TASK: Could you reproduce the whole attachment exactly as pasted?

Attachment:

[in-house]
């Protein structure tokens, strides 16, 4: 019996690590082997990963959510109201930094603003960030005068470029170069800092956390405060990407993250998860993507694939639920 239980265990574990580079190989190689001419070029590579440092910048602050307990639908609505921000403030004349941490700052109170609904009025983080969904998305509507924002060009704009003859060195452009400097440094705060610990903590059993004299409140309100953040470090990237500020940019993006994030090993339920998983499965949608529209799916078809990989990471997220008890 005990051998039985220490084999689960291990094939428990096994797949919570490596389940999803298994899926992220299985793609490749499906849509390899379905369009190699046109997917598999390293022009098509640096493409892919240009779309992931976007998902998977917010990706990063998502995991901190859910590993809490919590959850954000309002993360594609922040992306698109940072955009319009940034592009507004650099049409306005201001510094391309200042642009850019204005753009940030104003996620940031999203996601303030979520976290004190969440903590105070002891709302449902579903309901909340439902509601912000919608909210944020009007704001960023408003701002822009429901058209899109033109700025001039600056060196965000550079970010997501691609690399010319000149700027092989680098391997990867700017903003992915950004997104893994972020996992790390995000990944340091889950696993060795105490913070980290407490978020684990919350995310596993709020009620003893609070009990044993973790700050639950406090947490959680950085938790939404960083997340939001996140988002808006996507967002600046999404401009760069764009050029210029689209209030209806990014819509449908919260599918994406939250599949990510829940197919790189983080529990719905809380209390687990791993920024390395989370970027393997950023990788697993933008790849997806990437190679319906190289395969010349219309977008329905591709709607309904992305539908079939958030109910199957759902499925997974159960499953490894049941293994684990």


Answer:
[in-house]
């Protein structure tokens, strides 16, 4: 019996690590082997990963959510109201930094603003960030005068470029170069800092956390405060990407993250998860993507694939639920 239980265990574990580079190989190689001419070029590579440092910048602050307990639908609505921000403030004349941490700052109170609904009025983080969904998305509507924002060009704009003859060195452009400097440094705060610990903590059993004299409140309100953040470090990237500020940019993006994030090993339920998983499965949608529209799916078809990989990471997220008890 005990051998039985220490084999689960291990094939428990096994797949919570490596389940999803298994899926992220299985793609490749499906849509390899379905369009190699046109997917598999390293022009098509640096493409892919240009779309992931976007998902998977917010990706990063998502995991901190859910590993809490919590959850954000309002993360594609922040992306698109940072955009319009940034592009507004650099049409306005201001510094391309200042642009850019204005753009940030104003996620940031999203996601303030979520976290004190969440903590105070002891709302449902579903309901909340439902509601912000919608909210944020009007704001960023408003701002822009429901058209899109033109700025001039600056060196965000550079970010997501691609690399010319000149700027092989680098391997990867700017903003992915950004997104893994972020996992790390995000990944340091889950696993060795105490913070980290407490978020684990919350995310596993709020009620003893609070009990044993973790700050639950406090947490959680950085938790939404960083997340939001996140988002808006996507967002600046999404401009760069764009050029210029689209209030209806990014819509449908919260599918994406939250599949990510829940197919790189983080529990719905809380209390687990791993920024390395989370970027393997950023990788697993933008790849997806990437190679319906190289395969010349219309977008329905591709709607309904992305539908079939958030109910199957759902499925997974159960499953490894049941293994684990």